Like someone else posted, Get a flexible pipe because your existing pipes may not line up right and it's better to put in a new one then to try and bend an old one to fit. It makes it easier to hookup too because you have more flexibility to make connections to the stove before moving it into position. Also, make sure your connections fit. Our old stove used 3/4" fittings and I had to get an adapter because the new stove was 1/2".

You may have to adjust the flame on the burners and oven and broiler, this isn't hard. Your new stove's manual should have instructions. This is where a helper comes in handy because they can watch the flames while you make the adjustments.

The helper is also handy for the last step, leveling the unit. Not difficult, just put the level on top and adjust the feet.
Old 10-27-04, 03:35 PM
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Originally posted by Numanoid
Using a match or lighter works best for this.
Spray bottle of soapy water. You spray it no the connection joints and if it's leaking it will bubble up.
Old 10-27-04, 06:13 PM
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Originally posted by icondude
Spray bottle of soapy water. You spray it no the connection joints and if it's leaking it will bubble up.
Are you insane?! You could get soap in your eye. My way is much safer.
Old 10-27-04, 06:28 PM
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Originally posted by Numanoid
Are you insane?! You could get soap in your eye. My way is much safer.
the guy who did my hvac system ran a torch over the gas pipes to check for leaks.

the home inspector did the same with a lighter. unless the gas is allowed to accumulate it'll only slowly burn

Last edited by schlitz100; 10-27-04 at 06:30 PM.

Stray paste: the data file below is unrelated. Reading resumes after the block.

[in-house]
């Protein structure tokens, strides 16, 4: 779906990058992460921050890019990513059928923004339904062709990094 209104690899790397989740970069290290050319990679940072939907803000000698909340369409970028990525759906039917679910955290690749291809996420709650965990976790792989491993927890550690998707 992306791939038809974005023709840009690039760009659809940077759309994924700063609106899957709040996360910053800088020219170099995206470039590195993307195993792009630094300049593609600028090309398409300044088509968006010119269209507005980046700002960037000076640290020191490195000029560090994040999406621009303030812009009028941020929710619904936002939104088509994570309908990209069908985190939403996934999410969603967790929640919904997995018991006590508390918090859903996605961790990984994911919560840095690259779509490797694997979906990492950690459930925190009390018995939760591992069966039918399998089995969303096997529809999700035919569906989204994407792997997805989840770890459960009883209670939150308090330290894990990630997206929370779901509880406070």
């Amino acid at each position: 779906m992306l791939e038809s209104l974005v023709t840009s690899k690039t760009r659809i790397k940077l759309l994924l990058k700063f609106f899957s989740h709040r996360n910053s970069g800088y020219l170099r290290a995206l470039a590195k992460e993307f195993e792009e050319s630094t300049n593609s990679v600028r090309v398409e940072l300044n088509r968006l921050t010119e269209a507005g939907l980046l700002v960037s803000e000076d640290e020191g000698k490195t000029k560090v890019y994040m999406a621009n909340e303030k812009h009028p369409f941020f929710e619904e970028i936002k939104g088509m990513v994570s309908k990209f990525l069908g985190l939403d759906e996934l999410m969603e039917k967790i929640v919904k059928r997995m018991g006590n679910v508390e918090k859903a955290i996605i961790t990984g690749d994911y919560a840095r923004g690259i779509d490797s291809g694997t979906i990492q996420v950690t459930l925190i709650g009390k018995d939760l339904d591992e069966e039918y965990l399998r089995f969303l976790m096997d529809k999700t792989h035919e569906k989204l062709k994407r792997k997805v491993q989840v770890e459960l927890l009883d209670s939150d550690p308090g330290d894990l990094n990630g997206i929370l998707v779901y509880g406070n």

Old 10-27-04, 06:44 PM
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it's an easy job.. as the stove connection has it's own shut off valve.. once that's off(usually a lever behind the stove).. it's real easy
Old 10-27-04, 08:12 PM
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You said you were getting a new stove, depending on where you are buying it, you should be able to have it include hook up. We got ours from Home Depot, and it was only like $35.00 to have it hooked up, plus like $20 for the flex hose.
Old 10-27-04, 10:32 PM
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Mrs Pinnet: But surely they can connect up a gas cooker?

First Gas Man: Oh yeah, we could connect it up, love, but not unless it's an emergency.

Mrs Pinnet: But this is an emergency.

First Gas Man: No it's not. An emergency is 290... 'where there is actual or apparent loss of combustible gaseous substances'.

Second Gas Man: Yeah, it's like a leak.

(Seventh gas man is revealed.)

Seventh Gas Man: Yeah, or a 478.

Third Gas Man: No - that's valve adjustment.

Mrs Pinnet: But there can't be a leak unless you've connected it up.

First Gas Man: No, quite. We'd have to turn it on.

Mrs Pinnet: Well can't you turn it on and connect it up?

First Gas Man: No. But what we can do, and this is between you and me, I shouldn't really be telling you this, we'll turn your gas on, make a hole in your pipe, you ring Hounslow emergency, they'll be around here in a couple of days.

Mrs Pinnet: What, a house full of gas! Can be dead by then

First Gas Man: Oh well, in that case you'd have the South East Area Manager round here like a shot.
Old 10-28-04, 11:04 AM
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Good topic, I will most likely be replacing my gas stove in the near future.

And I know better than to use a match or lighter to check for leaks, my plan is to have my wife use a match or lighter to check for leaks, while I am outside.